Group hopes education helps undercut violence in Darfur

NYALA, Sudan – An ecumenical relief organization working in Sudan’s Darfur region is hoping to undercut violence by educating displaced people about human rights and peace.
For instance, the organization – Darfur Emergency Response Operation – has helped displaced women build more efficient cooking stoves, lessening the number of trips they have to make out of the camps to forage for firewood – journeys that often result in rape by Arab militia members.
After police failed to respond to the women’s complaints about rape, the ecumenical organization began educating women about their rights, while training local paralegal committees to accompany the women when they go to the police to report the assaults.
The Darfur Emergency Response Operation is a joint effort of Caritas Internationalis, the Rome-based network of Catholic aid agencies, and Action by Churches Together, a Geneva-based coalition of Protestant relief groups. In addition to providing a variety of humanitarian services – such as wells, latrines, health care and housing materials – to families in the displaced-people camps and neighboring communities, the operation also has conducted workshops for police and rebel groups on the rights of the displaced.
Adam Ateem, director of peace-building and protection activities for the ecumenical organization, said it was not easy at first to get the police to listen.
“The police should be the people most involved in protecting the IDPs (internally displaced persons), especially women and children. And we’ve had very healthy discussions with them,” he said. “They initially said they had national laws that they must enforce, but we told them that there are also international laws and principles about the rights of the displaced that they and everyone else must also obey and implement.
“The leaders of the police are getting their orders from politicians, however, and at the beginning none of them accepted us talking about protection of civilians. They said that was not something international nongovernmental organizations should worry about,” Ateem said.
When Darfur Emergency Response Operation officials insisted that the rights of civilians to live free from attack or torture be respected, Ateem said, the police accused them of supporting the rebels. But the ecumenical team persisted, and Ateem said the police slowly have come to accept at least some responsibility. Whereas the police originally ignored reports of rapes, Ateem said, they now will take the survivor of the attack to a medical center for treatment. They’ll also take a report of the attack, although Ateem said he knows of no case where a rapist has been apprehended.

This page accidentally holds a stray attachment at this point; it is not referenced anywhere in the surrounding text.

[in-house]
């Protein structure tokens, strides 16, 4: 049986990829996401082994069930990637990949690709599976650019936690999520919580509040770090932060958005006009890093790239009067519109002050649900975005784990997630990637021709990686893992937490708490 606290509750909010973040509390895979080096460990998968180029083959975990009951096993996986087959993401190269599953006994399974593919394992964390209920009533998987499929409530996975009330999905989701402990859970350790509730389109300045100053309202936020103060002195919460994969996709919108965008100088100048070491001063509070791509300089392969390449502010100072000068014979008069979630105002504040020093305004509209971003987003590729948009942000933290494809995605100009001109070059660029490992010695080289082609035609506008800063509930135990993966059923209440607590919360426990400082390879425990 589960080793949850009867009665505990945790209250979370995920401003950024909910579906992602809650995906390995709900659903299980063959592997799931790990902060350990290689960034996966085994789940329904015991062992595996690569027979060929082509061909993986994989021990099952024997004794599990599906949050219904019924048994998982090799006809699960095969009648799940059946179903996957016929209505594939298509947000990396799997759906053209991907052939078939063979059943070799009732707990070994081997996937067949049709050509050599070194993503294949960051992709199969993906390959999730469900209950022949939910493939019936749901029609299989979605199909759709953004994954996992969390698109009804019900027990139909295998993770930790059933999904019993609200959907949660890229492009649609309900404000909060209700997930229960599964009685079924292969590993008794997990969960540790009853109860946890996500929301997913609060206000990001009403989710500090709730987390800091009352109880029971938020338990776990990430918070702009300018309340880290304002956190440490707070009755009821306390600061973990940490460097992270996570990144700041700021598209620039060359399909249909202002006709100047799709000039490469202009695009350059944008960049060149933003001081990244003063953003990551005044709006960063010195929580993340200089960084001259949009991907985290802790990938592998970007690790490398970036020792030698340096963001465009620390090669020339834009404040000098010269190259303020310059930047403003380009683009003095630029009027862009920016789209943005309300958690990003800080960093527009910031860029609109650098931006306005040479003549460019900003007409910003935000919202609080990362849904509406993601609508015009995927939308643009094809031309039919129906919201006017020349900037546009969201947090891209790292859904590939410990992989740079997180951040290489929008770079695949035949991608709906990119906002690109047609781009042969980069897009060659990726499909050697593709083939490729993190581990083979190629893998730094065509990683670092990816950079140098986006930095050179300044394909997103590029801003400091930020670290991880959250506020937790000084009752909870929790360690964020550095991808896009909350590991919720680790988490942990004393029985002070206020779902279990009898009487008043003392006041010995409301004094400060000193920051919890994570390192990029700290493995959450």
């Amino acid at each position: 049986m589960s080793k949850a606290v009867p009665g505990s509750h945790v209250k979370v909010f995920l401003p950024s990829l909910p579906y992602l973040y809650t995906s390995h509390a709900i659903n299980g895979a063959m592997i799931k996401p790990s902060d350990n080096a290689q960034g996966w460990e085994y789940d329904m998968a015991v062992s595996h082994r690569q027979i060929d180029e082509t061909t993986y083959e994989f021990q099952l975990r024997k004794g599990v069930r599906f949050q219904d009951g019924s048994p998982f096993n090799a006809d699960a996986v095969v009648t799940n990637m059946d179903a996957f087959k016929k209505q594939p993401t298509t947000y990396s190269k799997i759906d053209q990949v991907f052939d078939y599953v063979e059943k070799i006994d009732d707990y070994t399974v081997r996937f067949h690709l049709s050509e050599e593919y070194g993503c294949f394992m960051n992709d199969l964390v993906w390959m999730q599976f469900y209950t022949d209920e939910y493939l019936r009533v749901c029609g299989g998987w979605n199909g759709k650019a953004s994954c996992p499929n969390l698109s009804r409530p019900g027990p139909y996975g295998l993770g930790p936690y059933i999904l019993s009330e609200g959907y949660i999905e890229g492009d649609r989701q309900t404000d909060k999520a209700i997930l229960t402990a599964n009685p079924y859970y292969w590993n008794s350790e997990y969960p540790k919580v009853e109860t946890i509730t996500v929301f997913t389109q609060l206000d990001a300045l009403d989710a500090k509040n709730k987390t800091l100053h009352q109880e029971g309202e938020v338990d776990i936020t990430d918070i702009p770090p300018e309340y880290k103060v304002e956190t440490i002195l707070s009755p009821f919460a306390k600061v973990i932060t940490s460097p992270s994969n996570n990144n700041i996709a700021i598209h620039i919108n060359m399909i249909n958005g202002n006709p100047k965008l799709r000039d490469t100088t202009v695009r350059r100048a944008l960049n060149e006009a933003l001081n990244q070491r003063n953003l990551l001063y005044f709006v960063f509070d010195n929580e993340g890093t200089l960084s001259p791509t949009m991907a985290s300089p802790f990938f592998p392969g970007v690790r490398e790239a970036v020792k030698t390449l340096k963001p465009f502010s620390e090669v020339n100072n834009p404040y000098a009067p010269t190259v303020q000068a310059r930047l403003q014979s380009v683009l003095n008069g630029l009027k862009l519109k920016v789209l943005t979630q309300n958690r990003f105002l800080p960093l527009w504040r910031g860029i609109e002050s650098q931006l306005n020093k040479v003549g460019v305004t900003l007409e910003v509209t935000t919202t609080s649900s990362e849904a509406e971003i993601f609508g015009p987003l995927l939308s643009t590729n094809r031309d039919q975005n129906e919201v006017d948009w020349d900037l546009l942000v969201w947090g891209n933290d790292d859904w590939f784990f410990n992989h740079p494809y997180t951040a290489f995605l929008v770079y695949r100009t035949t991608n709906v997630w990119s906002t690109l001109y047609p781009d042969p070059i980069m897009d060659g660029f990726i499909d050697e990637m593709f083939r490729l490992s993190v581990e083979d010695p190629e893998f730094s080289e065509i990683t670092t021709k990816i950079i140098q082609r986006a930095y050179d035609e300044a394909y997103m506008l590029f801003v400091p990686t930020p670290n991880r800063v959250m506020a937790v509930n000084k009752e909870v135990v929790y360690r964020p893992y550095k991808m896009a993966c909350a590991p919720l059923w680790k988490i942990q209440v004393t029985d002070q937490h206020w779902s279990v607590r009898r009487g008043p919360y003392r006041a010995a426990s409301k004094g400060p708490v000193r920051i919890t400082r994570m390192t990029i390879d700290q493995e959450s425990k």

The ecumenical organization is also laying a foundation for peace at the grass roots by fostering better communication between Arab and African communities, including exchange visits and the training of conflict resolution committees to negotiate small but significant accords, such as guaranteeing unhindered access to a water well or the ability to travel safely to a local market. Such daily improvements bridge the ethnic tensions that the government has taken advantage of in its militarization of the region, Ateem said.
While the Arab-African conflict is the most prevalent antagonism in the region, tribal disputes within each of those groups can sometimes lead to violence.
Near the town of Kubum earlier this year, a local reconciliation committee sponsored by the ecumenical organization stepped into a dispute between two Arab groups – on one side, farmers, on the other, cattle-herders – just as it began to turn into a larger political conflict. The government sided with the herders, the rebels with the farmers, but Ateem said the committee, which included members of African tribes, successfully mediated between the two Arab groups and worked out an amicable solution.
Tribal allegiances are deep-seated in the region and often are part of the problem.
Ateem studied law in the Sudanese capital, Khartoum, and said he has former classmates who have participated in the Janjaweed, or Arab militia on horseback.
“I ran into this old friend one day, and I asked him why, if he was so well educated, he had chosen to support the militias. He talked to me about his need to support his father and his tribe over everything else, even if the government is going to use them to take everything away from the Africans and give it to the Arabs,” Ateem said. “We’ve got to change this way of thinking.”

Catholic Review

Catholic Review

The Catholic Review is the official publication of the Archdiocese of Baltimore.